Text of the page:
- Sometimes, these restrictions do not apply for everyone or in all circumstances. "This speed limit only applies when the road is wet." "This access permission is only valid for forestry vehicles." "This maximum parking duration only applies Monday to Friday and has an exception for customers" ...
- I think that all restrictinos we want to map can be broken down to fit this structure. Currently, we sometimes use "shortcuts" for tagging that create more special cases that are not really necessary (access=agricultural could be broken down into "access=yes if:user=agricultural"; hgv=yes means "access=yes if:mode=hgv") which makes things seem more complex than they actually are.
- So we need to model restrictions, the limitations of the restrictions, group these to make it clear which belong together, and make it clear for what streets they apply.
- restrictions and limitations/conditions for the restrictions can each be modelled as tags
- grouping and association with streets is the only problem that remains. We could model this right now as one relation for each restriction, with the tags for the restrictions and the conditions, and with the streets affected by the restriction as members. The question is whether that doesn't make editing rather hard with our current tools. But it is feasible in principle, and just an issue of either making relations easier to edit, or introducing an alternative concept ("tag groups" or something similar) into the API.
- That's why I ask for examples that do not work with a concept like this: I believe that the issue is essentially solved in theory. --Tordanik 09:39, 24 July 2011 (BST)
- All right, my view of the situation:
Responding to the question
- why create a prefix "if" when the tag applies to the relation anyway
there are several reasons:
- The "if" prefix makes it clear that the same semantics apply to all these tags. Random tags don't necessarily make it clear what happens when more than one of them is used at the same time: Is it enough that one of them is true, or need all of them be fulfilled at the same time, or does it depend on the exact tags used? The tags with the if prefix are clearly defined by this proposal to use the latter option.
- As Csmale's comment above already hints at, we might want to consider another prefix ("if_not:*", "except:*" or whatever) in the future for the more exotic cases.
- The prefix "if" lets us easily distinguish the restriction expressed by the relation from the additional conditions. This is not as obvious right now, as we only use relations for turn restrictions. But if we ever use relations for other restrictions, it could become essential. When a relation could e.g. express a weight limit, but also express a speed limit that only applies for vehicles exceeding a certain weight, a weight tag's role is not really instantly clear without the prefix. That's not a concern right now, of course, but then the "if" doesn't really hurt any more than "addr" does.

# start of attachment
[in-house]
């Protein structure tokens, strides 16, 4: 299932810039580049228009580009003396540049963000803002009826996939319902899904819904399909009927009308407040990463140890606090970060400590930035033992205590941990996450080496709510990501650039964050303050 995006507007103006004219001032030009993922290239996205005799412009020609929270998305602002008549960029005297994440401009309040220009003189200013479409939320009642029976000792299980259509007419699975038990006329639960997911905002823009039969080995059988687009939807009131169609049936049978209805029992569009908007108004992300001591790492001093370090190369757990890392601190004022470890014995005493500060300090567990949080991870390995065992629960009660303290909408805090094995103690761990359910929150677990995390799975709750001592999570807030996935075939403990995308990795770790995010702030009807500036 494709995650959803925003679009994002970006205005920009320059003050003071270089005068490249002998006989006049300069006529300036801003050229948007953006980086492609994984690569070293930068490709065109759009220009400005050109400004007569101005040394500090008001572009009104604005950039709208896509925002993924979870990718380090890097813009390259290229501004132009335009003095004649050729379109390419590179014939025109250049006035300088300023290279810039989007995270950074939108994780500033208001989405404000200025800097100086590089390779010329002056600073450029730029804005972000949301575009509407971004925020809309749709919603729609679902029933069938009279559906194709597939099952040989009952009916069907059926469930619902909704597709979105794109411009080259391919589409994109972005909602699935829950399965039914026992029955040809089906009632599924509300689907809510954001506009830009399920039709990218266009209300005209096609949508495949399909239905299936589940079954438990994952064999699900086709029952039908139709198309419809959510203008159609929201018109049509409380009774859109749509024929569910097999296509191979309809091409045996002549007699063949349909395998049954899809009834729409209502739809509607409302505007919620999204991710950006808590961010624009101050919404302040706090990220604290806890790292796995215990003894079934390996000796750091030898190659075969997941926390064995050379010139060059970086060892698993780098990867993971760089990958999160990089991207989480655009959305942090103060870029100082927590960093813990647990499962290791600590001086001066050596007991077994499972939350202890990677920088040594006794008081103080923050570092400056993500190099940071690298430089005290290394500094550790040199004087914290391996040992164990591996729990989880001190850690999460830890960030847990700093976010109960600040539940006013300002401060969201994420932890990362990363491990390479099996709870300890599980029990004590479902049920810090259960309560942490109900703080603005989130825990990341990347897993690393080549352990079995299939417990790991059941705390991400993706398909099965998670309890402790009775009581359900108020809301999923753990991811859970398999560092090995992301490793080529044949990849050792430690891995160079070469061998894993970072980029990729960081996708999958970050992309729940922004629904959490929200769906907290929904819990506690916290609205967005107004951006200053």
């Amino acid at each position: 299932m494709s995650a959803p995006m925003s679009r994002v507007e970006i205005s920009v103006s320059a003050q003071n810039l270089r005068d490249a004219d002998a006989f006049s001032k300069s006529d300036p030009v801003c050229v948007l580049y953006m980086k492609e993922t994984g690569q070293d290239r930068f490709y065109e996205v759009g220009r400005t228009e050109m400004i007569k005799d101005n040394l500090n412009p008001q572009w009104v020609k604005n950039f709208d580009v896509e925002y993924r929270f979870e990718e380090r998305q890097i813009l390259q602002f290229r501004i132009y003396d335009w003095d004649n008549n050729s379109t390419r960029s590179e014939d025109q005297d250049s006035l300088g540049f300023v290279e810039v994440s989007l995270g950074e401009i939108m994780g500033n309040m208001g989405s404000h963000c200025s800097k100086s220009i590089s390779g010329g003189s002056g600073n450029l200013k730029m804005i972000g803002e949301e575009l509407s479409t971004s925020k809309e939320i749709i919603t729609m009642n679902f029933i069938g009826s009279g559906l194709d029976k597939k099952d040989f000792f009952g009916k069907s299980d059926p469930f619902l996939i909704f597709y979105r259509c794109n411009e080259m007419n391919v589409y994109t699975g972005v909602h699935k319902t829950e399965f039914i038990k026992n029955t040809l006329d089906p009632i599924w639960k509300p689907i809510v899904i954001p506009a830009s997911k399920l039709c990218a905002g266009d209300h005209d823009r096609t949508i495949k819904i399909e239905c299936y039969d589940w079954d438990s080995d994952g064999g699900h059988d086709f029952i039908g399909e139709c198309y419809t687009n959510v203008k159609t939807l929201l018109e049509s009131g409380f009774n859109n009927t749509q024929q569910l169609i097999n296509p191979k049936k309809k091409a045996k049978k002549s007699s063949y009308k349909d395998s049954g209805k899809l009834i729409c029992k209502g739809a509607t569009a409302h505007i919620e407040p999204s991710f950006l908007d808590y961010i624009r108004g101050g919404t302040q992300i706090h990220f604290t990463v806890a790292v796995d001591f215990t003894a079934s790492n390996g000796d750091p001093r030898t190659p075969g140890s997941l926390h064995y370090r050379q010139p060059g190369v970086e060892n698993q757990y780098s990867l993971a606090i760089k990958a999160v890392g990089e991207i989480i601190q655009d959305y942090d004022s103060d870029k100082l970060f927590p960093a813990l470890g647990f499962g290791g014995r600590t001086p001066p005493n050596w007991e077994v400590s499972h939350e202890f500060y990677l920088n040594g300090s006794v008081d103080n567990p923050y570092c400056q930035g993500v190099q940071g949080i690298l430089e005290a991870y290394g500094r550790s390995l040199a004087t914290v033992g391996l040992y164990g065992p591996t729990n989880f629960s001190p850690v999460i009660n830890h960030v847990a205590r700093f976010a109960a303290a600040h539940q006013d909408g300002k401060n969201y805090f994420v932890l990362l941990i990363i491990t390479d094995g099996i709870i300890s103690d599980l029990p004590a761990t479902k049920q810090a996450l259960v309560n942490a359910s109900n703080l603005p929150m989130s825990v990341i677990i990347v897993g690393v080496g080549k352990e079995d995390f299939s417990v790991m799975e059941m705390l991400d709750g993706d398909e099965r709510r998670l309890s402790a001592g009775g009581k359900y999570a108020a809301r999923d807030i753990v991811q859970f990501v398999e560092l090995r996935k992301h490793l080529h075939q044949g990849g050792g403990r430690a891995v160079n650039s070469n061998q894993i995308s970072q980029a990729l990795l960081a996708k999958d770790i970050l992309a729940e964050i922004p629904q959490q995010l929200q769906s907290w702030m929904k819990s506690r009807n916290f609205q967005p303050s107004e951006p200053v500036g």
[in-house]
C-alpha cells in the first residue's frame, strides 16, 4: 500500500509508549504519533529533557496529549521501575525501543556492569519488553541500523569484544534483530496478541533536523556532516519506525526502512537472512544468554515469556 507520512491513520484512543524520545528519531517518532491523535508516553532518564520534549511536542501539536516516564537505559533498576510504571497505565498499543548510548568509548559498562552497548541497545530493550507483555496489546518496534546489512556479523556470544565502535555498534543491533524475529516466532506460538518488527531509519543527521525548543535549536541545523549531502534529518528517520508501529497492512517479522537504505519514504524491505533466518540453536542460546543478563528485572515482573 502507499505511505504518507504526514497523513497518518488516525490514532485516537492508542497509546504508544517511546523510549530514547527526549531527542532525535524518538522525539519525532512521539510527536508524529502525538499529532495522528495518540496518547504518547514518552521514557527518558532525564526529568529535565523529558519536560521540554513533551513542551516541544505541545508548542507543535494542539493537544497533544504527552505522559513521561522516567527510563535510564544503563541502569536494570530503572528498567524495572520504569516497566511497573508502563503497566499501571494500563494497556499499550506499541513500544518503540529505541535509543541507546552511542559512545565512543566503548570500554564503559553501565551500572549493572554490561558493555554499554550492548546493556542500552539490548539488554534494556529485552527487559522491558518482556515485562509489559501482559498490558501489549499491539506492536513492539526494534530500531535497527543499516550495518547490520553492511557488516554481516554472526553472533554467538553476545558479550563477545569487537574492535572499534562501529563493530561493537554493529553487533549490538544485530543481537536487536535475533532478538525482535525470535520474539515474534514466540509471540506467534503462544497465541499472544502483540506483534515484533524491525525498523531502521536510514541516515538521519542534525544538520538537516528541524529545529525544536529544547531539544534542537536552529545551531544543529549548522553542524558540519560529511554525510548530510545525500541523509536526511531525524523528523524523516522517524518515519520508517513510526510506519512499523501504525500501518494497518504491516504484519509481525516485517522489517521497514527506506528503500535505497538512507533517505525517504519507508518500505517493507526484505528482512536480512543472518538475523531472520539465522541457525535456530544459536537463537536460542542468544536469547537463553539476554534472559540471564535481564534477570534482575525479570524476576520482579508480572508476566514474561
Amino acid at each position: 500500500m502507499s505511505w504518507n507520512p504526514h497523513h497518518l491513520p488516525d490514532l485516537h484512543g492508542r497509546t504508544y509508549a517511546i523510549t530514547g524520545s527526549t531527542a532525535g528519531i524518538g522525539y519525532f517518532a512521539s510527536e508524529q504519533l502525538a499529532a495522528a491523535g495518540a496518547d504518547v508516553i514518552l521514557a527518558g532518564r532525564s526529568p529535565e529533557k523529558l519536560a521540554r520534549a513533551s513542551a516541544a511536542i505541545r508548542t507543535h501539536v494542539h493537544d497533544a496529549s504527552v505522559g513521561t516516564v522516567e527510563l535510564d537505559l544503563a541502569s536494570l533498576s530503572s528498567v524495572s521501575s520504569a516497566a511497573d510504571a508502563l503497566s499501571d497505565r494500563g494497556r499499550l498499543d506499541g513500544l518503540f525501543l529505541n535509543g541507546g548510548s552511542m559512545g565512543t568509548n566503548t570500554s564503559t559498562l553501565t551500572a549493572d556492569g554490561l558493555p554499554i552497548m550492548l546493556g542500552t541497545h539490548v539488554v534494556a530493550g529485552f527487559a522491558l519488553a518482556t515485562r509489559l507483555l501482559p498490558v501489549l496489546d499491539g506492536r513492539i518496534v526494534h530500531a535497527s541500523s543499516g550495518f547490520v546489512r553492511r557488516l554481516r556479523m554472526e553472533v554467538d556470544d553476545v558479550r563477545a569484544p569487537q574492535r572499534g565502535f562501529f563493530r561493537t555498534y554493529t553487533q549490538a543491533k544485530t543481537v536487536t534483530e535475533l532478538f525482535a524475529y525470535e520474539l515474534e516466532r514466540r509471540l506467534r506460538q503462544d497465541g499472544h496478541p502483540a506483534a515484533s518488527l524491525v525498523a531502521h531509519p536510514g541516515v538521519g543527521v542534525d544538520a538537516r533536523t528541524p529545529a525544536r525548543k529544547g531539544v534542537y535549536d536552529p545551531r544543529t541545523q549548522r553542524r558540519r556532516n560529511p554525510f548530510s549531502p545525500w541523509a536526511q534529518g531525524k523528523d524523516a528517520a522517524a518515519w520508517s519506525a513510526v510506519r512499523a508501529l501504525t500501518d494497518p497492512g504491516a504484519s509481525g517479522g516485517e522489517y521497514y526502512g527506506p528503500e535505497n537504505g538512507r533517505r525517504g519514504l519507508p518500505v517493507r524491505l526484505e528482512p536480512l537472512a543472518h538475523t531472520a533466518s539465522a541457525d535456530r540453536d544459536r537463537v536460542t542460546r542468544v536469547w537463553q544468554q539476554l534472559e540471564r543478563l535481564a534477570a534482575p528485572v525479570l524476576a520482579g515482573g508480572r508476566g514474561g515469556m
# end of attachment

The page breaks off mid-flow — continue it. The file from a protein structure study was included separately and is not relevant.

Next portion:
--Tordanik 20:14, 23 July 2011 (BST)
why not using the restriction namespace
while i'm for the refinement of turn restrictions, i also don't like the "if" in front of the transportation mode. why not use "restriction" as a namespace? this way multiple transportation modes can be described in one relation, if needed. i would also drop the "if" for the time based condition. simply "time" is enough since the meaning is clear in the context of turn restrictions. example:
and if you have different time based restrictions for different kinds of transportation modes you could write it like this:
- restriction:hgv.time=Mo-Su 11:00-15:00
- restriction:goods.time=Mo-Su 10:00-16:00
--Flaimo 19:33, 24 July 2011 (BST)
- Yes, it could also work like this, but it is not an improvement all things considered:
- Multiple separator characters (colons and dots) => people will not understand when to use which
- variable parts in the keys => filtering gets harder (neccessary evil with tags, avoidable with relations)
- more flexible syntax => harder to write editing tools and evaluations
- Some conditions in the key and some in the value => inconsistent (ok, that's really just my personal opinion)
- But if someone else prefers Flaimo's suggestion, please tell me nevertheless - widespread support for that syntax style like would blow my mind, but at least I might learn something from a surprise like that. --Tordanik 20:42, 24 July 2011 (BST)
- I like Flamio's suggestion. The dot before
timecould be replaced by a colon, but other than that it is consistent with Proposed_features/Conditions_for_access_tags and Proposed_features/parking:lane. Our simple key=value scheme is not really suitable to model complex situations like time dependent restriction, so you have to bend it a little. This is still the sanest solution i've seen. See Proposed_features/Extended_conditions_for_access_tags for more "interesting" ideas.--Bk 21:53, 25 July 2011 (BST)
- I like Flamio's suggestion. The dot before